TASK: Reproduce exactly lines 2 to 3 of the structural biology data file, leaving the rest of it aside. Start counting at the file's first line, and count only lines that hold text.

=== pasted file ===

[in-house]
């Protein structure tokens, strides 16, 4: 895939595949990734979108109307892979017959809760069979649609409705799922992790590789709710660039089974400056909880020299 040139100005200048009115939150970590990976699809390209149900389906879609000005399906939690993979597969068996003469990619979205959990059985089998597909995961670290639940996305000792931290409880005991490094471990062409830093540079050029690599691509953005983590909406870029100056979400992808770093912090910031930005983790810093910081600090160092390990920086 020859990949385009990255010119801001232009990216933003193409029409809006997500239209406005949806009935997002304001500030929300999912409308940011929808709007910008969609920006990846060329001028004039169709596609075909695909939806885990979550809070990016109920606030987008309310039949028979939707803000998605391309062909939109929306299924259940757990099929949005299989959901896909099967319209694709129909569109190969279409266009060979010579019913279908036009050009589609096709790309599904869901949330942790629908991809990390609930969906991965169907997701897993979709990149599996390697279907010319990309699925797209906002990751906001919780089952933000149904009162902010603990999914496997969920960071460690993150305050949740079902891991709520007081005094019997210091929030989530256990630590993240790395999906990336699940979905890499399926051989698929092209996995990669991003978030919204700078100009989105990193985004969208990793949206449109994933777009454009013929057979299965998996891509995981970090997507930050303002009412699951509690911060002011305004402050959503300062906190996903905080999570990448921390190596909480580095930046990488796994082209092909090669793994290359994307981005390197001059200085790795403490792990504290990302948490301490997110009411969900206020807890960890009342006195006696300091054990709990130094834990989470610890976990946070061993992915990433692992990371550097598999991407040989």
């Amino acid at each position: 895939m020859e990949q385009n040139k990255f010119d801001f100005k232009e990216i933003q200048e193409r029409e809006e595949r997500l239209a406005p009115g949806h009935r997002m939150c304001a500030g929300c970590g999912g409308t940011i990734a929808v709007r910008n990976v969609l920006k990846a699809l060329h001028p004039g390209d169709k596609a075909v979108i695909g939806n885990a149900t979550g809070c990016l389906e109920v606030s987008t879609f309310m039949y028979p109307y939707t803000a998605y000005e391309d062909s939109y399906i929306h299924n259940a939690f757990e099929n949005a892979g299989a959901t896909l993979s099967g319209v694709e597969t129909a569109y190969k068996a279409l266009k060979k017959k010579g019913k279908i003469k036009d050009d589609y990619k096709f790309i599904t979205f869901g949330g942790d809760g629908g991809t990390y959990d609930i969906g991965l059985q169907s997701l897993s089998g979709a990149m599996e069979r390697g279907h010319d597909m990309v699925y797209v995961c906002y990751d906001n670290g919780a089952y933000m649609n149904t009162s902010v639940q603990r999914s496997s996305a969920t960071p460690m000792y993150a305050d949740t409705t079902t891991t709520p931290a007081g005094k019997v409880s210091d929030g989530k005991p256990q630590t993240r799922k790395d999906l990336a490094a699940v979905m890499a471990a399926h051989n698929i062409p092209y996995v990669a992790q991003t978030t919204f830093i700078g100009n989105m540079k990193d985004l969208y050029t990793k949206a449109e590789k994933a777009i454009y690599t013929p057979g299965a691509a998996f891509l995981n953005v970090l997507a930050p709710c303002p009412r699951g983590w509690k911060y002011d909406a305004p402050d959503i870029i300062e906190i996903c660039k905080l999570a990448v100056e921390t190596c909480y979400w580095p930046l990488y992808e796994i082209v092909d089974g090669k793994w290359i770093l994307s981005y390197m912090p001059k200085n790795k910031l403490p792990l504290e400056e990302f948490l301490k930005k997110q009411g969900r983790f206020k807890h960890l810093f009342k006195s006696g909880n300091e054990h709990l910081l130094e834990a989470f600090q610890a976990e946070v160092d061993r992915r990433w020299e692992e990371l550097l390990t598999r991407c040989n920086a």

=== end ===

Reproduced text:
């Protein structure tokens, strides 16, 4: 895939595949990734979108109307892979017959809760069979649609409705799922992790590789709710660039089974400056909880020299 040139100005200048009115939150970590990976699809390209149900389906879609000005399906939690993979597969068996003469990619979205959990059985089998597909995961670290639940996305000792931290409880005991490094471990062409830093540079050029690599691509953005983590909406870029100056979400992808770093912090910031930005983790810093910081600090160092390990920086 020859990949385009990255010119801001232009990216933003193409029409809006997500239209406005949806009935997002304001500030929300999912409308940011929808709007910008969609920006990846060329001028004039169709596609075909695909939806885990979550809070990016109920606030987008309310039949028979939707803000998605391309062909939109929306299924259940757990099929949005299989959901896909099967319209694709129909569109190969279409266009060979010579019913279908036009050009589609096709790309599904869901949330942790629908991809990390609930969906991965169907997701897993979709990149599996390697279907010319990309699925797209906002990751906001919780089952933000149904009162902010603990999914496997969920960071460690993150305050949740079902891991709520007081005094019997210091929030989530256990630590993240790395999906990336699940979905890499399926051989698929092209996995990669991003978030919204700078100009989105990193985004969208990793949206449109994933777009454009013929057979299965998996891509995981970090997507930050303002009412699951509690911060002011305004402050959503300062906190996903905080999570990448921390190596909480580095930046990488796994082209092909090669793994290359994307981005390197001059200085790795403490792990504290990302948490301490997110009411969900206020807890960890009342006195006696300091054990709990130094834990989470610890976990946070061993992915990433692992990371550097598999991407040989």
């Amino acid at each position: 895939m020859e990949q385009n040139k990255f010119d801001f100005k232009e990216i933003q200048e193409r029409e809006e595949r997500l239209a406005p009115g949806h009935r997002m939150c304001a500030g929300c970590g999912g409308t940011i990734a929808v709007r910008n990976v969609l920006k990846a699809l060329h001028p004039g390209d169709k596609a075909v979108i695909g939806n885990a149900t979550g809070c990016l389906e109920v606030s987008t879609f309310m039949y028979p109307y939707t803000a998605y000005e391309d062909s939109y399906i929306h299924n259940a939690f757990e099929n949005a892979g299989a959901t896909l993979s099967g319209v694709e597969t129909a569109y190969k068996a279409l266009k060979k017959k010579g019913k279908i003469k036009d050009d589609y990619k096709f790309i599904t979205f869901g949330g942790d809760g629908g991809t990390y959990d609930i969906g991965l059985q169907s997701l897993s089998g979709a990149m599996e069979r390697g279907h010319d597909m990309v699925y797209v995961c906002y990751d906001n670290g919780a089952y933000m649609n149904t009162s902010v639940q603990r999914s496997s996305a969920t960071p460690m000792y993150a305050d949740t409705t079902t891991t709520p931290a007081g005094k019997v409880s210091d929030g989530k005991p256990q630590t993240r799922k790395d999906l990336a490094a699940v979905m890499a471990a399926h051989n698929i062409p092209y996995v990669a992790q991003t978030t919204f830093i700078g100009n989105m540079k990193d985004l969208y050029t990793k949206a449109e590789k994933a777009i454009y690599t013929p057979g299965a691509a998996f891509l995981n953005v970090l997507a930050p709710c303002p009412r699951g983590w509690k911060y002011d909406a305004p402050d959503i870029i300062e906190i996903c660039k905080l999570a990448v100056e921390t190596c909480y979400w580095p930046l990488y992808e796994i082209v092909d089974g090669k793994w290359i770093l994307s981005y390197m912090p001059k200085n790795k910031l403490p792990l504290e400056e990302f948490l301490k930005k997110q009411g969900r983790f206020k807890h960890l810093f009342k006195s006696g909880n300091e054990h709990l910081l130094e834990a989470f600090q610890a976990e946070v160092d061993r992915r990433w020299e692992e990371l550097l390990t598999r991407c040989n920086a």